Ideas for Organizing Writing
for the Computer Chronicles Newspaper
Classroom Reporter Teams
Many teachers working in Learning Circles have reported
the effectiveness of having students work in small teams. Once you know
how many newspaper sections there will be, you can post the project names
with a limited number of spaces for students to sign up as reporters for
the different sections. Then the reporters for a given section can meet
and assign articles to be written. Grouping students into pairs to write
together is an effective way to increase the quality of the students'
work. This organization makes it very easy to produce 2-3 articles for
each newspaper section sponsored by your Learning Circle partners.
Teachers from previous Learning Circles describe a group
composing process that is very effective for reducing mail overload. The
teacher sits at the computer with a group of 5-6 students or the whole
class. The students and teacher discuss the topic that has been suggested
by others on the network. As ideas are proposed they are typed into the
computer. The students can see their ideas take shape on the screen while
the discussion continues. After the class or group discussion, a smaller
number of students can revise these notes into a class or group article
to send to the Learning Circle. This process results in a single draft
with multiple authors. This method works particularly well with young
students or students who have difficulty writing.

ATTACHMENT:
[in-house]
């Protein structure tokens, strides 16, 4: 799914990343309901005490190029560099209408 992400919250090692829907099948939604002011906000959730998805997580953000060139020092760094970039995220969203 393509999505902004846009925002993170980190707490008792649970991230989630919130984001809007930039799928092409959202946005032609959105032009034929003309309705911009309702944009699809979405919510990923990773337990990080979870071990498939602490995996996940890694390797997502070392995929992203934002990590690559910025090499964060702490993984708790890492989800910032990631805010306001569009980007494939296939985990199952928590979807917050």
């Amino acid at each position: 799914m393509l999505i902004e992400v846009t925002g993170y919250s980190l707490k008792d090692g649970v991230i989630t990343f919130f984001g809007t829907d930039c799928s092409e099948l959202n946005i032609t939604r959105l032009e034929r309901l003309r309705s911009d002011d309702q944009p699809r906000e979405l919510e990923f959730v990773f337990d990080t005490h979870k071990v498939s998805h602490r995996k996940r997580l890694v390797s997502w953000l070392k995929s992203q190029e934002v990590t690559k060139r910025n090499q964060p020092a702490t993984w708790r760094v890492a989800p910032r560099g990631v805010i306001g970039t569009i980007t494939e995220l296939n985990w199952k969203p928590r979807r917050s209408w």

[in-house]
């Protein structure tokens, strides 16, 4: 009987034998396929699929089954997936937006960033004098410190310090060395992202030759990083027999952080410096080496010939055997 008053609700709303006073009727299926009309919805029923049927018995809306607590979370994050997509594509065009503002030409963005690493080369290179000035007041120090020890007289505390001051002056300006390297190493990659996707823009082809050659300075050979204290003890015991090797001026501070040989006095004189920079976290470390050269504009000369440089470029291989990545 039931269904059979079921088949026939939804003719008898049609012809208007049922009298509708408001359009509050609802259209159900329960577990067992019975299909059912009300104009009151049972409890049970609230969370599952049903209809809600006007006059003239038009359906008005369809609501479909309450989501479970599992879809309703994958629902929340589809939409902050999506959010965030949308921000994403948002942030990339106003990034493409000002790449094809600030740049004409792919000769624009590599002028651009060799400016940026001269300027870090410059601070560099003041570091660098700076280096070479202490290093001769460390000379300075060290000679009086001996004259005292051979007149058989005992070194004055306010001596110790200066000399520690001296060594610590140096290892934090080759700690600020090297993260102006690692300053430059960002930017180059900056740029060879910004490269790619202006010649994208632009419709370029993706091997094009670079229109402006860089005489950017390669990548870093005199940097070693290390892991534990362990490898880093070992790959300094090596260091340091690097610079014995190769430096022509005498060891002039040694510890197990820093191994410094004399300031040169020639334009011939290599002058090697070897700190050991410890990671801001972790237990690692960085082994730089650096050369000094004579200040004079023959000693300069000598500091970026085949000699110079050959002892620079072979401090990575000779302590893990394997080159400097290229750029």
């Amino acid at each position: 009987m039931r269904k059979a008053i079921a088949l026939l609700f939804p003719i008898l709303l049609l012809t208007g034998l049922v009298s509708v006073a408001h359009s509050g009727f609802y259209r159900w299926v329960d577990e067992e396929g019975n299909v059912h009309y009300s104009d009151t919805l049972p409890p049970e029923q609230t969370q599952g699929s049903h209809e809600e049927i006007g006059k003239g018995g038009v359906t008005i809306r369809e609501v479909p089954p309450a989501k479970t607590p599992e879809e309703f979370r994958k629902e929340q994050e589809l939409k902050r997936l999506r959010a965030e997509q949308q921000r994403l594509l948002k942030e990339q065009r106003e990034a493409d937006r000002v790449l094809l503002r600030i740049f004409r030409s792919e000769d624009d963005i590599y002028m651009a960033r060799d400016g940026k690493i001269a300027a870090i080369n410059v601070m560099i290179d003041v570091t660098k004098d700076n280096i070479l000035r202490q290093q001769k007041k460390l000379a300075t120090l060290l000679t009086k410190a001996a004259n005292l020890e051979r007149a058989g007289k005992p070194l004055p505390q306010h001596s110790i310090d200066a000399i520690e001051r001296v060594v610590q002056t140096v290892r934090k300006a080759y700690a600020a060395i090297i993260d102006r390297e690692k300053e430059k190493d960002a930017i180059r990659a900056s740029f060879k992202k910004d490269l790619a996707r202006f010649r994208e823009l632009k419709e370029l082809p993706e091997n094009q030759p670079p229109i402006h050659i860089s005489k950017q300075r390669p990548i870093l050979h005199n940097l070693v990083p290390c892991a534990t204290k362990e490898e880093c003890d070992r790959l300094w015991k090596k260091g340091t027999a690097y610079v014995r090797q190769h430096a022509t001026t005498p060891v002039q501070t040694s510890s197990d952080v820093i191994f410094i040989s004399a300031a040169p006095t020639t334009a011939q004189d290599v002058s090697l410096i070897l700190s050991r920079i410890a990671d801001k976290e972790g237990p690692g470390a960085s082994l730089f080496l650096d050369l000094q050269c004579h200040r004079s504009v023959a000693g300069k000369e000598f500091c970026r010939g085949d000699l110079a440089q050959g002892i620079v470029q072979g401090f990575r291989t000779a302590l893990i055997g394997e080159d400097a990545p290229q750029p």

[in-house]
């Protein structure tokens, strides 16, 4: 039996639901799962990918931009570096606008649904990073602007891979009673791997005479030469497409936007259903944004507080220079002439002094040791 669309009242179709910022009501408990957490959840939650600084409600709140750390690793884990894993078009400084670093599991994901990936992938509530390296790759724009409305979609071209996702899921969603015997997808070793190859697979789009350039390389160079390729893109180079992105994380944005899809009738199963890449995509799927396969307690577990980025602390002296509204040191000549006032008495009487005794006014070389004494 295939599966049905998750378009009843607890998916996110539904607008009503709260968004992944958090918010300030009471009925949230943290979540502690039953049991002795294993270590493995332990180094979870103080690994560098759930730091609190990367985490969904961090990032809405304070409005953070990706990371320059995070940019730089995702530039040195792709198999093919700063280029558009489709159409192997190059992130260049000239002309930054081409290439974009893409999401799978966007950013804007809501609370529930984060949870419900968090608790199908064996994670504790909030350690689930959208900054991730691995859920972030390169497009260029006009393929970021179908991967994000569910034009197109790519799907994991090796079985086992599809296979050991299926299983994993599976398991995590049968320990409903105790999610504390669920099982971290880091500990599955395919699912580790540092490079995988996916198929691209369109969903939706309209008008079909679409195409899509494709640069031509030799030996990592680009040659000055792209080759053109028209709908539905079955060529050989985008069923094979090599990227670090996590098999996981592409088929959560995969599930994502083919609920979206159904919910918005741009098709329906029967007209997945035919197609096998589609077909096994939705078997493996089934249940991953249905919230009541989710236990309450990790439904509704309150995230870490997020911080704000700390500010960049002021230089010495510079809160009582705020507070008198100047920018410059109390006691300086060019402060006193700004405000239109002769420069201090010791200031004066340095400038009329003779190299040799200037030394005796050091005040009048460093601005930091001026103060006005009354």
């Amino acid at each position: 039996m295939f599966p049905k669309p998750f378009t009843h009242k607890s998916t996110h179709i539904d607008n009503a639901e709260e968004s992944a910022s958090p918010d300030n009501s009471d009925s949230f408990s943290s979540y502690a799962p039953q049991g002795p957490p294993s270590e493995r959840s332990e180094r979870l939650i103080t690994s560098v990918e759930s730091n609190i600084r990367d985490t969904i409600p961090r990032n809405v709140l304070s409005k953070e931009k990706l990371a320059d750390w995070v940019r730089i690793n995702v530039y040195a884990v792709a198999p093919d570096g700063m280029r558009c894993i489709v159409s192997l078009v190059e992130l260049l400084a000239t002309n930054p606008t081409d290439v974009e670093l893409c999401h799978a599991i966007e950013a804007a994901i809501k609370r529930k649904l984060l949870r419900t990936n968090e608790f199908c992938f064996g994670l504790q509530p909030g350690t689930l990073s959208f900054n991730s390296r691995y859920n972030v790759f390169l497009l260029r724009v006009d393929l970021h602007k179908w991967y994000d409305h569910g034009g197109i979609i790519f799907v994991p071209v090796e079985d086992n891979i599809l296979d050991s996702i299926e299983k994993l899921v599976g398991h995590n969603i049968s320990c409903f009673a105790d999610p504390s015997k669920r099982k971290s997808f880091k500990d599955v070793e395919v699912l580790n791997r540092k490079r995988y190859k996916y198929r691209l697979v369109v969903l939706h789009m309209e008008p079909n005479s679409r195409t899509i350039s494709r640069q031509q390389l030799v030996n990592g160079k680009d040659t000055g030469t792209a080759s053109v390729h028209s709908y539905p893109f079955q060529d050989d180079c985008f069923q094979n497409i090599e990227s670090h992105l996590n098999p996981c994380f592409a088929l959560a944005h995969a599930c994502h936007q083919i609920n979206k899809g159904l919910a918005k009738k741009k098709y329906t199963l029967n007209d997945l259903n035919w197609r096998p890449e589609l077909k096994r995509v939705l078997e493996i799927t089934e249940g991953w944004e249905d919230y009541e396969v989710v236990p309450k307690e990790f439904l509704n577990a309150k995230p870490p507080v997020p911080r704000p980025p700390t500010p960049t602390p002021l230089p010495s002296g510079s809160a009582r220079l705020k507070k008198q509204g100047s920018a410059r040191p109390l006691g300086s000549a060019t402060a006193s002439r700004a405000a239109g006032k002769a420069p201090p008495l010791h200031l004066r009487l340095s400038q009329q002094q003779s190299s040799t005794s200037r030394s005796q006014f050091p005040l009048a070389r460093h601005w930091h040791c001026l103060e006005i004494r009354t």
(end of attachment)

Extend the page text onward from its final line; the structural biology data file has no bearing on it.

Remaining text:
Writers Select Their Own Work
Students can write first drafts of articles for several
different sections of the newspaper. Each student selects one or two drafts
for more careful polishing. Students might want to read each others papers
and offer advice on which has the most potential for publication. Since
the selections are likely to represent a wide range of topics, redundancy
will be low. Also, since students work at different rates, the number
of messages ready for the weekly transmission is likely to be manageable
for both the sender and the receivers.
Editing Team Work
Some teachers may prefer to have students initially write
alone so that the essay can be used to assess their individual skills.
Suppose, for example, you want all of your students to respond to a request
for information about local tourist attractions. You find that 11 students
wrote first drafts on one topic, 8 on another, and 5 on various other
You are now faced with a dilemma. What should you send on
the network? If you send all their papers, you will be sending a large
number of redundant messages. One way to solve the dilemma is to create
a cooperative editing team.
The students can work in groups to prepare final drafts
of their essays. Students who wrote on the same topic can work together
to combine their ideas into a single essay that will be more complete,
but not necessarily much longer than any single essay. Students who wrote
on different topics could work together to improve the quality of their
individual papers. Have the students read each others papers, and underline
unique points or well-written sentences. This evaluating, analyzing, and
editing experience will help them develop new writing strategies and extend
At the end of this process, the class will have seven well-written
articles to send. All of the students will benefit from the experience,
and the smaller number of well-written messages will be eagerly received
and read by students in other locations.
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